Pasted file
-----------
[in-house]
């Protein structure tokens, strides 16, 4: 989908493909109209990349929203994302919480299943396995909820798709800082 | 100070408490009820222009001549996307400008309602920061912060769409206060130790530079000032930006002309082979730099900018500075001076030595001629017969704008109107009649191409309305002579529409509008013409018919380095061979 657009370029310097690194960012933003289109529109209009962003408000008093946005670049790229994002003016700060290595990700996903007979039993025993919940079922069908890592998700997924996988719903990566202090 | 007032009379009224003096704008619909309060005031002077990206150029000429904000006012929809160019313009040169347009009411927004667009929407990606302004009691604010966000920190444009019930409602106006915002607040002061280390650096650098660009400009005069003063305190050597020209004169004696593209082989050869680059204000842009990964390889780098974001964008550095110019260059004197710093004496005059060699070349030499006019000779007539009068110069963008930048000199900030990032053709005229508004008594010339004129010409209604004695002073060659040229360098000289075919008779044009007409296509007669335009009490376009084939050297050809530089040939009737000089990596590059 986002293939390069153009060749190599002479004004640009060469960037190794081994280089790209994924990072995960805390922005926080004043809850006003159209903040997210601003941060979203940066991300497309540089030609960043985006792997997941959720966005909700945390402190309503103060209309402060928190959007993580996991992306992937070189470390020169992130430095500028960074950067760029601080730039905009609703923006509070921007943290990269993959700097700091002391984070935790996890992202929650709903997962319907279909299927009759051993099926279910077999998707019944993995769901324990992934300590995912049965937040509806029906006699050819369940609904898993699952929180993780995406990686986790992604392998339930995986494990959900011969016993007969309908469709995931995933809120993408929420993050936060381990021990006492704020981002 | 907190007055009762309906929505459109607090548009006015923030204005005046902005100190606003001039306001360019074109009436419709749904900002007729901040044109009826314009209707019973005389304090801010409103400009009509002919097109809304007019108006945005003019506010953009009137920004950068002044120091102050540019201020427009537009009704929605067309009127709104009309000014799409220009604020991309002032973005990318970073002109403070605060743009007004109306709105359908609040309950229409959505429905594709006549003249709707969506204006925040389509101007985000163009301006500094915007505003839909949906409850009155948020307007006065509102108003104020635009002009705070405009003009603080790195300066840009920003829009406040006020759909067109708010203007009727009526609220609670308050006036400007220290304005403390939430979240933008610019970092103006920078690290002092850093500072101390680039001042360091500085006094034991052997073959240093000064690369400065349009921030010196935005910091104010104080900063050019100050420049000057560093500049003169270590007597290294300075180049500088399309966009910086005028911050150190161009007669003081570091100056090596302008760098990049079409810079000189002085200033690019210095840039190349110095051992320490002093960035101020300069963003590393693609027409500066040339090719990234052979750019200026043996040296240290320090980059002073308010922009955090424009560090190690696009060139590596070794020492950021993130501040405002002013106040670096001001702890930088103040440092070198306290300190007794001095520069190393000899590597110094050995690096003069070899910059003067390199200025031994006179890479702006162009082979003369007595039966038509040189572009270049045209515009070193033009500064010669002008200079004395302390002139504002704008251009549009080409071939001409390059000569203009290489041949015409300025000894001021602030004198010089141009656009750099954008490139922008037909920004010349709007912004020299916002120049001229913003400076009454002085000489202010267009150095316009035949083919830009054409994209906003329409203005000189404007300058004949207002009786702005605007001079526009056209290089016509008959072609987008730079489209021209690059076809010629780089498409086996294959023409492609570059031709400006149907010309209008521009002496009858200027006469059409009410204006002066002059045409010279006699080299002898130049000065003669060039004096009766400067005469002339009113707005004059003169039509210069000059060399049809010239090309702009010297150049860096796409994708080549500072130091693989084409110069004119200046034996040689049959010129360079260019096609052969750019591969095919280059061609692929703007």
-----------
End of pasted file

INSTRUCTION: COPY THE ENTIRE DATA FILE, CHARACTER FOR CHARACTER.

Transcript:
[in-house]
């Protein structure tokens, strides 16, 4: 989908493909109209990349929203994302919480299943396995909820798709800082 | 100070408490009820222009001549996307400008309602920061912060769409206060130790530079000032930006002309082979730099900018500075001076030595001629017969704008109107009649191409309305002579529409509008013409018919380095061979 657009370029310097690194960012933003289109529109209009962003408000008093946005670049790229994002003016700060290595990700996903007979039993025993919940079922069908890592998700997924996988719903990566202090 | 007032009379009224003096704008619909309060005031002077990206150029000429904000006012929809160019313009040169347009009411927004667009929407990606302004009691604010966000920190444009019930409602106006915002607040002061280390650096650098660009400009005069003063305190050597020209004169004696593209082989050869680059204000842009990964390889780098974001964008550095110019260059004197710093004496005059060699070349030499006019000779007539009068110069963008930048000199900030990032053709005229508004008594010339004129010409209604004695002073060659040229360098000289075919008779044009007409296509007669335009009490376009084939050297050809530089040939009737000089990596590059 986002293939390069153009060749190599002479004004640009060469960037190794081994280089790209994924990072995960805390922005926080004043809850006003159209903040997210601003941060979203940066991300497309540089030609960043985006792997997941959720966005909700945390402190309503103060209309402060928190959007993580996991992306992937070189470390020169992130430095500028960074950067760029601080730039905009609703923006509070921007943290990269993959700097700091002391984070935790996890992202929650709903997962319907279909299927009759051993099926279910077999998707019944993995769901324990992934300590995912049965937040509806029906006699050819369940609904898993699952929180993780995406990686986790992604392998339930995986494990959900011969016993007969309908469709995931995933809120993408929420993050936060381990021990006492704020981002 | 907190007055009762309906929505459109607090548009006015923030204005005046902005100190606003001039306001360019074109009436419709749904900002007729901040044109009826314009209707019973005389304090801010409103400009009509002919097109809304007019108006945005003019506010953009009137920004950068002044120091102050540019201020427009537009009704929605067309009127709104009309000014799409220009604020991309002032973005990318970073002109403070605060743009007004109306709105359908609040309950229409959505429905594709006549003249709707969506204006925040389509101007985000163009301006500094915007505003839909949906409850009155948020307007006065509102108003104020635009002009705070405009003009603080790195300066840009920003829009406040006020759909067109708010203007009727009526609220609670308050006036400007220290304005403390939430979240933008610019970092103006920078690290002092850093500072101390680039001042360091500085006094034991052997073959240093000064690369400065349009921030010196935005910091104010104080900063050019100050420049000057560093500049003169270590007597290294300075180049500088399309966009910086005028911050150190161009007669003081570091100056090596302008760098990049079409810079000189002085200033690019210095840039190349110095051992320490002093960035101020300069963003590393693609027409500066040339090719990234052979750019200026043996040296240290320090980059002073308010922009955090424009560090190690696009060139590596070794020492950021993130501040405002002013106040670096001001702890930088103040440092070198306290300190007794001095520069190393000899590597110094050995690096003069070899910059003067390199200025031994006179890479702006162009082979003369007595039966038509040189572009270049045209515009070193033009500064010669002008200079004395302390002139504002704008251009549009080409071939001409390059000569203009290489041949015409300025000894001021602030004198010089141009656009750099954008490139922008037909920004010349709007912004020299916002120049001229913003400076009454002085000489202010267009150095316009035949083919830009054409994209906003329409203005000189404007300058004949207002009786702005605007001079526009056209290089016509008959072609987008730079489209021209690059076809010629780089498409086996294959023409492609570059031709400006149907010309209008521009002496009858200027006469059409009410204006002066002059045409010279006699080299002898130049000065003669060039004096009766400067005469002339009113707005004059003169039509210069000059060399049809010239090309702009010297150049860096796409994708080549500072130091693989084409110069004119200046034996040689049959010129360079260019096609052969750019591969095919280059061609692929703007």